AH: Why is quilting important in your life?

MP: Because I enjoy it. At this point in my life, I don't do anything I don't enjoy.

AH: That's a good philosophy. What do you think about the importance of quilts in American life?

MP: We have to take into account that today is thirty-two days after September 11. So my answer is different today than it would have been thirty-two days ago, or thirty-three days ago. I would have made quilts much more important, but I would have made anything that had to do with our heritage, our keeping track of where we come from more important in my mind than it is now. I still think it's important. I still think there's a place, and that we do have to try to know about our heritage, to understand it and communicate it. So I think there is a place, I would not have answered it the same way. It's not as important to me right at this moment.

AH: Can quilting help you work through the--

MP: Oh, it is. That's why I have this piece with me that we're discussing today. I have found for the past thirty days that I've had to touch fabric every day because that's one of the ways that I get in touch with myself. Even when you quilt in a bee, quilting is a solitary activity. If you are doing something to the fabric, then the fabric is there for you. Even if you're talking around a quilting frame and we've been doing that, it's still a personal interaction with the textile. For me, that is very soothing, very calming. So I simply cannot go through my day without doing something with the fabric. So it's been a great source of comfort, along with other things, but it's been part of it.

AH: Do you think you'll associate the events of September 11th with this series of quilts?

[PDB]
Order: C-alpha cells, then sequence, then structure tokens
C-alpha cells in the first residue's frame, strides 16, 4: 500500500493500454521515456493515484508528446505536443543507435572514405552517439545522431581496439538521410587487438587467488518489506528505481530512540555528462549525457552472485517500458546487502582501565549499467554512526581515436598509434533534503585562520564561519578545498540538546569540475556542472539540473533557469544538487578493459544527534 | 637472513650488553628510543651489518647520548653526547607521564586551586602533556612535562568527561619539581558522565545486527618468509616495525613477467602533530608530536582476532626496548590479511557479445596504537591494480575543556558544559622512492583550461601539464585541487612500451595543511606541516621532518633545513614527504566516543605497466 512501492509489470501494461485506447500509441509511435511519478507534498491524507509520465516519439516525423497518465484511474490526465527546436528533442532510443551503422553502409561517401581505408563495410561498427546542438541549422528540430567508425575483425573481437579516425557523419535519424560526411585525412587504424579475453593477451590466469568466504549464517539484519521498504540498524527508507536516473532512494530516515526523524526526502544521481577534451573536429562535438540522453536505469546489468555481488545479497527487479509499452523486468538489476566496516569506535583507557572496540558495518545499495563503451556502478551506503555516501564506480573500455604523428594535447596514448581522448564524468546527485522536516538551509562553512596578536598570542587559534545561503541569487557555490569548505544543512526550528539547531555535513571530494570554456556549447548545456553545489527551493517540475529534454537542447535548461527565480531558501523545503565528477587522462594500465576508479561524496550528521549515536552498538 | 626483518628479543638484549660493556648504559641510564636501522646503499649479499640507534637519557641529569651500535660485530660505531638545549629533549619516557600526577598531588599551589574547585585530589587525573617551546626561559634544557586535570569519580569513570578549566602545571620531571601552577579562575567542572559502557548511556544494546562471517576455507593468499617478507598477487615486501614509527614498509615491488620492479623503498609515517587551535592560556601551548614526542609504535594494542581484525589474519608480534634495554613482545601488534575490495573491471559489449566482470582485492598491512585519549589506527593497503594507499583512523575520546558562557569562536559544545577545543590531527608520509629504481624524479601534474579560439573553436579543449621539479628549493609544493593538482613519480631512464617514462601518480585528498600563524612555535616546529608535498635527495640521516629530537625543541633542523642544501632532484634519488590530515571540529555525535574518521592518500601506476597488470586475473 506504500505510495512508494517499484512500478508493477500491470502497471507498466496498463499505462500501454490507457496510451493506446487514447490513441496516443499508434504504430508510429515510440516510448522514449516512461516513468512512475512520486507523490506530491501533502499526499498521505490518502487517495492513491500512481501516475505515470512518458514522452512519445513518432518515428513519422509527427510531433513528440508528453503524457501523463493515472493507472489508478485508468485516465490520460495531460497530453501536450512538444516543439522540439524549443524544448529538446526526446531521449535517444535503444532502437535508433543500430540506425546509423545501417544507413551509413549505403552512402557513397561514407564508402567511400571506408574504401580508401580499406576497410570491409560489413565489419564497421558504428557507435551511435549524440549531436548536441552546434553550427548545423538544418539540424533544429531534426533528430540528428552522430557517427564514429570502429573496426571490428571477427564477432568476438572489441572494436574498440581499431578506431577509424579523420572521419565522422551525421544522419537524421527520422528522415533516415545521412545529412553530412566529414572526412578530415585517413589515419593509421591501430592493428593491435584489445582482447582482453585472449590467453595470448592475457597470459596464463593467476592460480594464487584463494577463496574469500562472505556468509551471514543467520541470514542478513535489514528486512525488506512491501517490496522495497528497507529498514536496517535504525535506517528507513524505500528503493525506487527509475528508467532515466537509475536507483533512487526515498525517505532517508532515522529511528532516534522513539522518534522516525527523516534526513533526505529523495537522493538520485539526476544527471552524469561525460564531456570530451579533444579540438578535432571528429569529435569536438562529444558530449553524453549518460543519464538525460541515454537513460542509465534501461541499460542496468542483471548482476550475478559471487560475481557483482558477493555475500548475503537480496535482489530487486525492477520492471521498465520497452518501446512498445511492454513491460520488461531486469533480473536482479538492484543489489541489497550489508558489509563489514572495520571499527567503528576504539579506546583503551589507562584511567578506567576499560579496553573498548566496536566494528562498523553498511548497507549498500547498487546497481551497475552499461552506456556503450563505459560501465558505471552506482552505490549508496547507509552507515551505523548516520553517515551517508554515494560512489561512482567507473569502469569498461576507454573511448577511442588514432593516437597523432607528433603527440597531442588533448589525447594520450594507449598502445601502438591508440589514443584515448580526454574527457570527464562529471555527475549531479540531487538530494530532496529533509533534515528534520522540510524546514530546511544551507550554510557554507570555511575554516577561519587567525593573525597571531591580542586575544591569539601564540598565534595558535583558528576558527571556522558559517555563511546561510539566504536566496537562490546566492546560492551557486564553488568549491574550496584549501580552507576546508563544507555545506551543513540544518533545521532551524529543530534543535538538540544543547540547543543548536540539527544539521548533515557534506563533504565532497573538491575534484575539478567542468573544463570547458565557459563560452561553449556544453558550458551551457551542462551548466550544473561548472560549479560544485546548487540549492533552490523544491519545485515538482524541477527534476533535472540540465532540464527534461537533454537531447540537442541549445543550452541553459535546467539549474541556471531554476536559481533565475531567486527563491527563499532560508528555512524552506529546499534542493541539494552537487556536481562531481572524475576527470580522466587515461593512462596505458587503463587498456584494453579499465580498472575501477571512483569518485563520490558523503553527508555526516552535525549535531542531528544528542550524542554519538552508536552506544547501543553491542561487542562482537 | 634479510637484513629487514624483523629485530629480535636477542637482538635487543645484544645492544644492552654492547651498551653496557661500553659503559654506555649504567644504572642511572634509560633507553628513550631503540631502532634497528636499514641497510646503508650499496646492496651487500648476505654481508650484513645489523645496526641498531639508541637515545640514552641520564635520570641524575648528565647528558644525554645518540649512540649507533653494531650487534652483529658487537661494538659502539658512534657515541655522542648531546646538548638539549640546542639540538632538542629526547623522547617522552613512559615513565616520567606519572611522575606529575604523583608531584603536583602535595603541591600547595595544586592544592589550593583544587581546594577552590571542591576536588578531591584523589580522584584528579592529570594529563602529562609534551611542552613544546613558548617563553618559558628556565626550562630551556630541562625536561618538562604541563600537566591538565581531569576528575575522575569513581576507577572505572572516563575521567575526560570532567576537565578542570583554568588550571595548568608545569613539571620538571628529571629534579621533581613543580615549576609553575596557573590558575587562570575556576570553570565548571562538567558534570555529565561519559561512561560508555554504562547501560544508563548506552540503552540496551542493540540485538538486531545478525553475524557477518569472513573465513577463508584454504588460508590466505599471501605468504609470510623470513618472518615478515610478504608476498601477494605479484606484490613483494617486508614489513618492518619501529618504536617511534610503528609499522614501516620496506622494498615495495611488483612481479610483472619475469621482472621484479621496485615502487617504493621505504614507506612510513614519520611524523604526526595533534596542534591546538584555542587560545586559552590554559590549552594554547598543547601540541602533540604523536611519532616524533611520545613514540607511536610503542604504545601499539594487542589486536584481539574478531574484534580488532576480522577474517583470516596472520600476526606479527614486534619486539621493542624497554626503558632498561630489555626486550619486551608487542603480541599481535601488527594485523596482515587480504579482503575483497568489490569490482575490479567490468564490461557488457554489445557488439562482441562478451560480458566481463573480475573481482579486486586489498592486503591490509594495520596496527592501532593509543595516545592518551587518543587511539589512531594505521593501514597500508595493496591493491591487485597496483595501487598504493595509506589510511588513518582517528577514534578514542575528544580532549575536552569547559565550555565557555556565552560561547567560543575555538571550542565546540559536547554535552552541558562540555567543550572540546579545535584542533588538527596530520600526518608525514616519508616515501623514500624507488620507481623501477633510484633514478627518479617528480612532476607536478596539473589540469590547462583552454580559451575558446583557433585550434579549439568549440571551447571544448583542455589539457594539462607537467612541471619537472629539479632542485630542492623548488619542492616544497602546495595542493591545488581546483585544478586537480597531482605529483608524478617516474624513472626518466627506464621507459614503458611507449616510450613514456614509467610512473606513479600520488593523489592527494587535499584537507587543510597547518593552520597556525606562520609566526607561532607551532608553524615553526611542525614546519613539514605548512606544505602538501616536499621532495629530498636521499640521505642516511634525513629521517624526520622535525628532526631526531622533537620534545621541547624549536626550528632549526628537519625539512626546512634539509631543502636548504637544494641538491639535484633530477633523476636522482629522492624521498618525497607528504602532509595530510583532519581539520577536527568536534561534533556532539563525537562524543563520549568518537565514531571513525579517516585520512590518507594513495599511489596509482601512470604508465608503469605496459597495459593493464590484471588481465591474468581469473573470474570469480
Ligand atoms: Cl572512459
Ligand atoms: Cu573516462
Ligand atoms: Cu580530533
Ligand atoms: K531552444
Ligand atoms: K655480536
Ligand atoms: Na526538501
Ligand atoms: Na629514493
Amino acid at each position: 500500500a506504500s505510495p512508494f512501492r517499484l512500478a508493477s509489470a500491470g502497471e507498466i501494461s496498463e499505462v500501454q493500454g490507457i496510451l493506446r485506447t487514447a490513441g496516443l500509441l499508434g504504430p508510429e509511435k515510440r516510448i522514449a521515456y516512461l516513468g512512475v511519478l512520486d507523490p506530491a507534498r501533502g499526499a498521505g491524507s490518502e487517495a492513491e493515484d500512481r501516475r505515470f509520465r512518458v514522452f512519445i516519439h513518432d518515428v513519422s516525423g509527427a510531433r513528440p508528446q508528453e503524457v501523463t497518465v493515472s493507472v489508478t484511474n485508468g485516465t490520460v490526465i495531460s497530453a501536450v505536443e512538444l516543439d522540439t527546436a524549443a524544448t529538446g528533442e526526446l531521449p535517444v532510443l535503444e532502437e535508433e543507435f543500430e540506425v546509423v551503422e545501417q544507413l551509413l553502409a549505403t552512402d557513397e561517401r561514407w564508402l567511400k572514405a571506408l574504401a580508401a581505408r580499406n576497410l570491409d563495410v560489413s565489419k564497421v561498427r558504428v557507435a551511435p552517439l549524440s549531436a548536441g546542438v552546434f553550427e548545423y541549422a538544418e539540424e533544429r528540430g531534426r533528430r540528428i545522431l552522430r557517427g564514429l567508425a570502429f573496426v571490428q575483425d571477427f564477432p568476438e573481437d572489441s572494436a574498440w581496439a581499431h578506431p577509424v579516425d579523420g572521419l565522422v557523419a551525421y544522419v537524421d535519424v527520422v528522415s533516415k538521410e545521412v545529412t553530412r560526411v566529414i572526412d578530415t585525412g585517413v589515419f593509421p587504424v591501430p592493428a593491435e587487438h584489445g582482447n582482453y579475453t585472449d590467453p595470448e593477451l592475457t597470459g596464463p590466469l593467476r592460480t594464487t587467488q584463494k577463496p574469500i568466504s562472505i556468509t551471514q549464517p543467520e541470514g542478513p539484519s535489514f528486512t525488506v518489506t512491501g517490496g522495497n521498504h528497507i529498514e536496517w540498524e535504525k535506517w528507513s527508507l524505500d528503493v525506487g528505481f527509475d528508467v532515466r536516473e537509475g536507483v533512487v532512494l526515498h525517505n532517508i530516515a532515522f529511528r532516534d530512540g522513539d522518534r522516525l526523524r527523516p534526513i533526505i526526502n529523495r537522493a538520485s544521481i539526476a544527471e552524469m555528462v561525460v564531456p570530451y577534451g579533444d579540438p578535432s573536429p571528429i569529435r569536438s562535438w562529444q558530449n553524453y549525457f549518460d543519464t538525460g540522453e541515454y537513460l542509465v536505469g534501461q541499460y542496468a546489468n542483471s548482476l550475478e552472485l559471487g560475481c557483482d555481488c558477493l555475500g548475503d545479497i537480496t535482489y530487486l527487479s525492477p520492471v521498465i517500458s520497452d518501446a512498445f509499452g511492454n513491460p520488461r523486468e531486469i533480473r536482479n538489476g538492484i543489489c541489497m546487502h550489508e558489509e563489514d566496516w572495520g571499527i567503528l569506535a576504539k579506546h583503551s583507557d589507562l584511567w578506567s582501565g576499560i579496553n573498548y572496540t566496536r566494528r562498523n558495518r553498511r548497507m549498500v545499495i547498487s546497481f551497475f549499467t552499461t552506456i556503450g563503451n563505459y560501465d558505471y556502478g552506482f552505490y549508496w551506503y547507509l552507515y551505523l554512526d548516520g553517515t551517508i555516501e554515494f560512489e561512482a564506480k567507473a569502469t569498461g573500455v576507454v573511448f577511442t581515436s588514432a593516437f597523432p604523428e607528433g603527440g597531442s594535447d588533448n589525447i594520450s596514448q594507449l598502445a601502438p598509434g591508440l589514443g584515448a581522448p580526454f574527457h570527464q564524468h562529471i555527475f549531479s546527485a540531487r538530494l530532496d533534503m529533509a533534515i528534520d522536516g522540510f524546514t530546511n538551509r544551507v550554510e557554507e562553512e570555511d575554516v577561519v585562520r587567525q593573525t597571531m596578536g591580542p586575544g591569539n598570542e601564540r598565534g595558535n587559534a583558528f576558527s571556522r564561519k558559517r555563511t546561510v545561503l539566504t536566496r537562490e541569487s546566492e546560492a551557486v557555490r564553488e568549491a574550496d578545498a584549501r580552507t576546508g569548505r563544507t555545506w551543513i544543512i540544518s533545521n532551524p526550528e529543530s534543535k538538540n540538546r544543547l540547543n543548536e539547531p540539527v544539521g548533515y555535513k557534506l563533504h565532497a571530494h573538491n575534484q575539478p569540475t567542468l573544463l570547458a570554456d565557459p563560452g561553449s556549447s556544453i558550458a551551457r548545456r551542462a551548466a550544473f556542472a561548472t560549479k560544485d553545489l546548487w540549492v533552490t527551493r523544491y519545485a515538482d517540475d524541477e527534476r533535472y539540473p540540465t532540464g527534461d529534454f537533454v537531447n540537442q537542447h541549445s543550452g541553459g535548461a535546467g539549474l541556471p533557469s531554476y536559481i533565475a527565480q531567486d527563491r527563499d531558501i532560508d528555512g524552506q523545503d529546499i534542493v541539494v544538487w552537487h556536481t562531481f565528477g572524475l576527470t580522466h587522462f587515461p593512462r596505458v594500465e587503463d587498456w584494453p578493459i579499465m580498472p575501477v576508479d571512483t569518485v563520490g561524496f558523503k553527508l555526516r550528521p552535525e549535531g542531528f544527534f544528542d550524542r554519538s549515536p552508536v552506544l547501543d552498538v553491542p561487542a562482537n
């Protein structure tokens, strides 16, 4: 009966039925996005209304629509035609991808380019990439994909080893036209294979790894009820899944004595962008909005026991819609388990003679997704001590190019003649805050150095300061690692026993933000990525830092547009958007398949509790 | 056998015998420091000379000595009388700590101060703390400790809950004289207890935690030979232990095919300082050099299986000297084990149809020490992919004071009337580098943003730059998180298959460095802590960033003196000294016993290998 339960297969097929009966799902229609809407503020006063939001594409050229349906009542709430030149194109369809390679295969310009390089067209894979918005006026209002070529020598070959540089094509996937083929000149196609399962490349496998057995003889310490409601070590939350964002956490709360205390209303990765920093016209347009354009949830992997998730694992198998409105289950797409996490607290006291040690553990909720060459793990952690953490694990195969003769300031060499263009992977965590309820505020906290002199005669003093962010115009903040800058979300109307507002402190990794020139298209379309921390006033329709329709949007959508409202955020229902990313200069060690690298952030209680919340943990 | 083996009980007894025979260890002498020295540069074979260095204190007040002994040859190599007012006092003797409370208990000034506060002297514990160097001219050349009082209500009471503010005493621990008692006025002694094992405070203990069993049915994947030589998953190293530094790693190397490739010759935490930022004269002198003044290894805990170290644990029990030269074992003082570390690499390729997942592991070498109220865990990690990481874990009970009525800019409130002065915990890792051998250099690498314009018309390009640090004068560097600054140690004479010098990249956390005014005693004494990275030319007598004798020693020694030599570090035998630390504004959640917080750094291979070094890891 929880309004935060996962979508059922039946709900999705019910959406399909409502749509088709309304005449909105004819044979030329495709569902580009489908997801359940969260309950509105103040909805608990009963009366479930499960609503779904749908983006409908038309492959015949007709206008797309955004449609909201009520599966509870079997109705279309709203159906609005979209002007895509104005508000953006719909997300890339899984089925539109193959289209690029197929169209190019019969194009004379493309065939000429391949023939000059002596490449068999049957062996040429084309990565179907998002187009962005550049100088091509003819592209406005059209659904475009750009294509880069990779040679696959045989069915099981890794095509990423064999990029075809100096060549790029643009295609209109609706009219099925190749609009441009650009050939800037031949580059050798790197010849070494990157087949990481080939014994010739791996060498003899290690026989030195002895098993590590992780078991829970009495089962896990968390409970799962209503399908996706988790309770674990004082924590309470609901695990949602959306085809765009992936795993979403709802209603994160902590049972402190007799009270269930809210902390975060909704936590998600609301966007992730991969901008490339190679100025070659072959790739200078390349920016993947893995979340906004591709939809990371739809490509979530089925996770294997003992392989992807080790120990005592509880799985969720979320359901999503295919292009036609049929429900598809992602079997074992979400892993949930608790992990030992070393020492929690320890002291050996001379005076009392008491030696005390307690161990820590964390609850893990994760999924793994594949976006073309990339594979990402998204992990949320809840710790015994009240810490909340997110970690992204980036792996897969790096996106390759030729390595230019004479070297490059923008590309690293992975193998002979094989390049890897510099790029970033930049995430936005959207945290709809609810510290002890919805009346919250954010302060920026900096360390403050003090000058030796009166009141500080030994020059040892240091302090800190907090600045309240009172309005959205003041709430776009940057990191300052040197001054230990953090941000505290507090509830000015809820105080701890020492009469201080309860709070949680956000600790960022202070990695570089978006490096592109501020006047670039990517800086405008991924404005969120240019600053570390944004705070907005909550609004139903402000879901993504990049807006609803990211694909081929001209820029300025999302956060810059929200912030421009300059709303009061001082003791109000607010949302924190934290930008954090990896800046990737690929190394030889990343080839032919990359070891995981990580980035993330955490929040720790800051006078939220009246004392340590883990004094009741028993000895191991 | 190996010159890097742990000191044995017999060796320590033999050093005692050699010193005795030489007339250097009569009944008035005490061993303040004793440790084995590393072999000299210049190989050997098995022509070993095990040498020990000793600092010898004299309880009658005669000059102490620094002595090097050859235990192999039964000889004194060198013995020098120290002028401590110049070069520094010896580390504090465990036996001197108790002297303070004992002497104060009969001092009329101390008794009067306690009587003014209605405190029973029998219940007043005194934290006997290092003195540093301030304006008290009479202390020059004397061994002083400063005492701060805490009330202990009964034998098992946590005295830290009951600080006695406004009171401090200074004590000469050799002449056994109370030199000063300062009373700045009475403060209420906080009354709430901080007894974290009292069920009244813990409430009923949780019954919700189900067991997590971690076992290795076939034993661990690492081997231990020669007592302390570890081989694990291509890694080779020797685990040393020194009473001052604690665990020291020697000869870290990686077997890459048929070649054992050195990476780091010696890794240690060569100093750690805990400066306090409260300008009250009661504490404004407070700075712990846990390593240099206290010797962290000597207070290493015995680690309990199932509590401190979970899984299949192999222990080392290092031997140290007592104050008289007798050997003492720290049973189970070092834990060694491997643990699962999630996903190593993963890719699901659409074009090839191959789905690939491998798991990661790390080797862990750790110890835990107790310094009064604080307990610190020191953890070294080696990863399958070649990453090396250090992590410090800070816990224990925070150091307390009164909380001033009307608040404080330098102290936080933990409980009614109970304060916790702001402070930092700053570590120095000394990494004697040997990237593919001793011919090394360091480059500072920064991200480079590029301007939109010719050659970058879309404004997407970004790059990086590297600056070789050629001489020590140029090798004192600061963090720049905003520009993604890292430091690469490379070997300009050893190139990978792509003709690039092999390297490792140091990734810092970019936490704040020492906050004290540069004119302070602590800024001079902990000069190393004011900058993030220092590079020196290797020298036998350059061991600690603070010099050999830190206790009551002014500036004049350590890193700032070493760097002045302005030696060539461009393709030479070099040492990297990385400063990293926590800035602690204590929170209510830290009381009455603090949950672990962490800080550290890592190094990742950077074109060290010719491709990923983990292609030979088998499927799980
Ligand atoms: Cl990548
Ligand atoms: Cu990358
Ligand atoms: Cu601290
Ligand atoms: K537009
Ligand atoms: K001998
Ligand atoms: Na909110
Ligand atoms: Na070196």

MP: Yes. The pattern I've chosen in the wreath. I've chosen it deliberately because its symmetry is never ending, it's a circle. Along with the fear and the dread I have because if what my country may do and I do believe that it must do but I also know in my heart what troubles me is there is some grandmother in Afghanistan who is going to lose her son, her daughter, grandchild; she's starving, she's cold, people are dropping bombs on her head. She lives inside a nation where she doesn't have any freedoms. I mourn for her. That circle represents that feeling, so it's helping me work it out.

AH: You've mentioned that you've already completed two of the tops that are part of the series. Did you do them before September 11th or--

MP: No. I've really been whipping them out here.

AH: So they're all post-September 11th and do they all have the wreaths?

MP: Yes.

AH: They're going to be joined in this shared--

MP: And they'll have a label on the back saying when I did it, and what I like to indicate what my emotional state is when I do a quilt. Just that this is what I was thinking about, there is that eternal circle that is a prayer for peace, and it makes me feel better.

AH: What questions do you think we should be asking quilts, quilt historians, quiltmakers today?

MP: I think the question we need to ask quilt historians that they don't ask themselves enough is 'Why?' We tend to get imbued in the minutia. It's just a hazard we deal with and sometimes we forget to look up and look around and go, 'Okay, this may not really matter that there's double rodding in this patch.' That it may just simply be that's what the lady liked to do. We take ourselves too seriously sometimes. What I'd like to know from quilters is always, 'Why? What were you thinking? Why did you do it this way? Why'd you pick that color? Why'd you choose that design? Why is it this size and not that size?' I always like to know, 'Who are you going to give it to? Where's it going to go?' I love to hear the stories of why women are making things. Generally it is women. I realize there are men who quilt. I think the 'why.'

AH: Who are you giving this one to?